Pig

August 31, 2021

Review, Theatrical, This Week Leave a Comment

Nicolas Cage’s central performance is mesmerising, and as subtle as it is powerful.
pig1

Pig

Mark Demetrius
Year: 2021
Rating: MA
Director: Michael Sarnoski
Cast:

Nicolas Cage, Alex Wolff

Distributor: Madman
Released: September 16, 2021
Running Time: 92 minutes
Worth: $18.00

FilmInk rates movies out of $20 — the score indicates the amount we believe a ticket to the movie to be worth

Nicolas Cage’s central performance is mesmerising, and as subtle as it is powerful.

This is a real one-off, and marvellously non-generic. Nicolas Cage’s central performance is mesmerising, and as subtle as it is powerful. He plays Rob, a slightly portly and very weather-beaten truffle hunter who lives in a hut in the middle of nowhere in rural Oregon. The hut is commensurately decrepit, and so is his car. Cage’s appearance here is of the kind that people tend to describe as barely recognisable – but no one could mistake those intensely piercing eyes.

Early in the piece, Rob’s beloved truffle pig is stolen, and Rob resolves – no matter what it takes – to get her back. He is aided in this quest by Amir (Alex Wolff), a young man in the truffle resale business. The extent to which they connect, or don’t, is one of the key hooks here. If any of this sounds simple or one-dimensional, don’t be deterred: it’s anything but.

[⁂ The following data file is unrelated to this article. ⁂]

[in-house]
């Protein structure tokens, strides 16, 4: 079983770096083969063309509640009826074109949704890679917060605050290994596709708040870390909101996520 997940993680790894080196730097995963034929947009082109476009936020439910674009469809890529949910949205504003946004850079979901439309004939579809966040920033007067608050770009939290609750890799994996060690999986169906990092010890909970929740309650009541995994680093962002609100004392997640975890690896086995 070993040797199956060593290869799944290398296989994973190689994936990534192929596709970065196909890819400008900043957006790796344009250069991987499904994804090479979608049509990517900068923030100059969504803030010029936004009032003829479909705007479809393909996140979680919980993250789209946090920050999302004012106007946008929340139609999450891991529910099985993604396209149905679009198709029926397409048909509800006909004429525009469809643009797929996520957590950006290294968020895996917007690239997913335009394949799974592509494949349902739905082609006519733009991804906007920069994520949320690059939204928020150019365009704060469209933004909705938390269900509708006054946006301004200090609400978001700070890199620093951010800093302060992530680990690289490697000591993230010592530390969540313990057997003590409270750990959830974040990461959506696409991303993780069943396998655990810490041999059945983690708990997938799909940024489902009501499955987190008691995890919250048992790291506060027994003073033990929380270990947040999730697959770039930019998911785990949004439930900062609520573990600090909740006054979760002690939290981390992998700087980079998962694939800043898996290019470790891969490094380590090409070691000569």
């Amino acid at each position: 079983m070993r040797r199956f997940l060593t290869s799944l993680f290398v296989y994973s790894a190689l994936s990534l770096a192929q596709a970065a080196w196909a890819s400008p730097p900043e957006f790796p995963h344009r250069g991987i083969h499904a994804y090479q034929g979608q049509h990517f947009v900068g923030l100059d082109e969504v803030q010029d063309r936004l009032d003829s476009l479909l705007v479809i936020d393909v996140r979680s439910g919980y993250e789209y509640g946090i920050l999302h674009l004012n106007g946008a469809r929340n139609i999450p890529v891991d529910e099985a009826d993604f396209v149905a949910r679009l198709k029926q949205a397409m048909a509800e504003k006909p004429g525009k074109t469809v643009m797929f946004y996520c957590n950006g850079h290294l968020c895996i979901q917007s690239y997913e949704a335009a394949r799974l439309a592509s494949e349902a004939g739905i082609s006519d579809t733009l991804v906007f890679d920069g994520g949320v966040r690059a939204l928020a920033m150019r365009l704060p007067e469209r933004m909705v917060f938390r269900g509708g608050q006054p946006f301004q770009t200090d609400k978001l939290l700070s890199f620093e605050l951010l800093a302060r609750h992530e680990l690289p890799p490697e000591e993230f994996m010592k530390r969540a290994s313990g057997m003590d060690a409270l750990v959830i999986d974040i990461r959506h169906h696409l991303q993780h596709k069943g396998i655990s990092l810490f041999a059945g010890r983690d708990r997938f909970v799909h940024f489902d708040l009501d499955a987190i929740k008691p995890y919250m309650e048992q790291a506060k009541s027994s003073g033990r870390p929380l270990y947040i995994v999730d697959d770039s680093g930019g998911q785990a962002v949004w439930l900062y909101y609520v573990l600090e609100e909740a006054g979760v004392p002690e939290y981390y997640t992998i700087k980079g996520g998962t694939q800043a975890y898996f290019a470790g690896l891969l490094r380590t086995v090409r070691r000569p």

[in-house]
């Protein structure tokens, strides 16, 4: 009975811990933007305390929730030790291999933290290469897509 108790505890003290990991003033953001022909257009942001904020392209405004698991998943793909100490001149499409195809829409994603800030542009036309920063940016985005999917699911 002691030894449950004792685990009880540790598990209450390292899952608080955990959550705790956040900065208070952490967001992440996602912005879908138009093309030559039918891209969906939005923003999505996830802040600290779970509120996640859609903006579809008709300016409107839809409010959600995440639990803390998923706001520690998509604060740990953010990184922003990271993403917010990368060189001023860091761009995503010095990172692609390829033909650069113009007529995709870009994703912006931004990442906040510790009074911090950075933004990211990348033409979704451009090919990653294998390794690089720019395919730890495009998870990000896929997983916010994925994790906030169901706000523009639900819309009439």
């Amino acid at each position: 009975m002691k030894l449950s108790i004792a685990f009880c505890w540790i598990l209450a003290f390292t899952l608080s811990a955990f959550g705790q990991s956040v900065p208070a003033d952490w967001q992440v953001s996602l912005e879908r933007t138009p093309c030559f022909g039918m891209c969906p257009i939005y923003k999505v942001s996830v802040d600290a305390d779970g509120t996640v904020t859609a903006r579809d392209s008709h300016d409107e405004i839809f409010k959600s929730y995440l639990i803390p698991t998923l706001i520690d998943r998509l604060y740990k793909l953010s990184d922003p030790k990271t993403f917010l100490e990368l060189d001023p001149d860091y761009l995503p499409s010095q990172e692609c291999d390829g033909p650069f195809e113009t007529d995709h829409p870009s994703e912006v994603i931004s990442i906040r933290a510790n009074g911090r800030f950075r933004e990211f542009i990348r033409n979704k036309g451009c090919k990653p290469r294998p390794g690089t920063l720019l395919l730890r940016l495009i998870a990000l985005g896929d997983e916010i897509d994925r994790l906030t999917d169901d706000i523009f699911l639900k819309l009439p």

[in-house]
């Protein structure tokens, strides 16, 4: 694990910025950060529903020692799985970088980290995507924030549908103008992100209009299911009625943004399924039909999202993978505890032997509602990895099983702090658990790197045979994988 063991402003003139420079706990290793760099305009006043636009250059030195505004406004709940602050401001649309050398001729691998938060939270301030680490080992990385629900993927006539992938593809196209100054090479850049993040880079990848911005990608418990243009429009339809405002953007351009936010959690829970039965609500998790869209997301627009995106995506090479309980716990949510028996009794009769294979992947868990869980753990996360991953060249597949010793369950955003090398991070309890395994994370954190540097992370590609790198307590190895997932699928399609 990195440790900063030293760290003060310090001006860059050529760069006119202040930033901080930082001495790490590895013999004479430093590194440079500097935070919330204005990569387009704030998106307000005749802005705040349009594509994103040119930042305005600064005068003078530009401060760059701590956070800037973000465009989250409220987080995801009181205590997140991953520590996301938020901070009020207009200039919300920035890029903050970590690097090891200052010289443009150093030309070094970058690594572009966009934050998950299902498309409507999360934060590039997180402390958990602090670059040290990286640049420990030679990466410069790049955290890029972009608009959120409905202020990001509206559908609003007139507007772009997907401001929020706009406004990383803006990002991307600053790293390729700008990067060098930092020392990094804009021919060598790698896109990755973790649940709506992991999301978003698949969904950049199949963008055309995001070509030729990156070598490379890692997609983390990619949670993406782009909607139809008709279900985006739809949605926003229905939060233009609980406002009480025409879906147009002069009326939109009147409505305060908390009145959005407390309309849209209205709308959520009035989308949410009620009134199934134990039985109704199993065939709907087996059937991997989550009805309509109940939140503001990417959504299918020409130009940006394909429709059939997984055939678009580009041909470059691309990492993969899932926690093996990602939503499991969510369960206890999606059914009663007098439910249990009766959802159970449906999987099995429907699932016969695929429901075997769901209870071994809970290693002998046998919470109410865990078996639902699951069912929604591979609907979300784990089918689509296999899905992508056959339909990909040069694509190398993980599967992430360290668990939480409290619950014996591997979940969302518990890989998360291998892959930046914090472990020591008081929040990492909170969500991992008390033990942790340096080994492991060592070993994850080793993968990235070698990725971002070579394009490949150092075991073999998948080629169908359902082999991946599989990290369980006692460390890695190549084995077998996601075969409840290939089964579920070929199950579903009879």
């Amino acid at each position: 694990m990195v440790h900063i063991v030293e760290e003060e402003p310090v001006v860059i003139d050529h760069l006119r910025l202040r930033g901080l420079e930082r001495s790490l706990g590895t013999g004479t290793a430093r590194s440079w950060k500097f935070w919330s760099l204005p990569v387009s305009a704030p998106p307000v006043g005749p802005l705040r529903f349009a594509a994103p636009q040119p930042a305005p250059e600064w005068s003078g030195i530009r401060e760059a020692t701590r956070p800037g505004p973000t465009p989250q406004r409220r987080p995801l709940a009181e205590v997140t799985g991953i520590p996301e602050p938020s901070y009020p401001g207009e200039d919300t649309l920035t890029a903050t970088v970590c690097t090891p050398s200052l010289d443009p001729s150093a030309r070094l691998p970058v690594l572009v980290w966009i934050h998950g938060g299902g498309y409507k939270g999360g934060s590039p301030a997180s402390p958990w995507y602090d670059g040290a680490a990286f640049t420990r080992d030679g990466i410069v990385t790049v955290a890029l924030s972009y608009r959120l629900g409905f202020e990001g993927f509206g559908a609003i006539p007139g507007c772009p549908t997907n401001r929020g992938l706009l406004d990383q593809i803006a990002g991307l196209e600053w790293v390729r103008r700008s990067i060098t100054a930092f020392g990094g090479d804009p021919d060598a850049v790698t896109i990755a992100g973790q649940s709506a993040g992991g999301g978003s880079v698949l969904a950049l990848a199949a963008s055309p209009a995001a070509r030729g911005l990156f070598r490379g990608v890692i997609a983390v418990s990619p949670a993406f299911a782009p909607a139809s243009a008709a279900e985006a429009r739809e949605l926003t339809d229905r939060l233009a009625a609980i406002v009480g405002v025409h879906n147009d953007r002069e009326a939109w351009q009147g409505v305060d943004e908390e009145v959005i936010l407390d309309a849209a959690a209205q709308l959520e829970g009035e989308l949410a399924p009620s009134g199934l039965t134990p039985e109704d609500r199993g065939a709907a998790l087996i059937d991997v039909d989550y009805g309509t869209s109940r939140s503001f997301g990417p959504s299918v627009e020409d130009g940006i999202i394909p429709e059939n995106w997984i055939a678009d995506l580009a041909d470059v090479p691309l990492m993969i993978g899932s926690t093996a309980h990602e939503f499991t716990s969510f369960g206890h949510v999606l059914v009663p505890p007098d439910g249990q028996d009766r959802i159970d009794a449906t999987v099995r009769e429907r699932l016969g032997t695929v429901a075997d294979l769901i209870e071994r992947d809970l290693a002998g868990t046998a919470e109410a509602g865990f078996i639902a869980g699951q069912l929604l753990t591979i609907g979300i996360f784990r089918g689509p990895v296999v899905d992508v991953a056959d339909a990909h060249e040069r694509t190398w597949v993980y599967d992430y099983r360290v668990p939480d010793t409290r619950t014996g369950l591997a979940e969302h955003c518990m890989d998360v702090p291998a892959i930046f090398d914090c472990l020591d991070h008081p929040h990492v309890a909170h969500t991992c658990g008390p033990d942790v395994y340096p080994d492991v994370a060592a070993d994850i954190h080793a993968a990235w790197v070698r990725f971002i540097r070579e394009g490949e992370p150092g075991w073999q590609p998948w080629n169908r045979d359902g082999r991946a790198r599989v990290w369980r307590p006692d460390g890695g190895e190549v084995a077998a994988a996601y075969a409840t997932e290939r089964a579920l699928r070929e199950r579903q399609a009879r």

The ‘action’ – this is a film in which plot is secondary to character and motive – soon moves to the city of Portland, where Rob used to have a very different life and a highly successful career. As time goes on, he becomes somewhat less taciturn and laconic, and even more intriguing. A subsequent highlight is an extraordinary conversation in a restaurant…

Pig is very naturalistic and believable, and mercifully devoid of cop-outs and predictable tropes. The use of music and sound effects is sparing but imaginative. Among other things, it’s a story about culture clashes and dichotomies: the old and the new, rural and urban, the down-to-earth and the pretentious… But it’s also about emotions, crushingly deep ones. And above all, it’s really engrossing.

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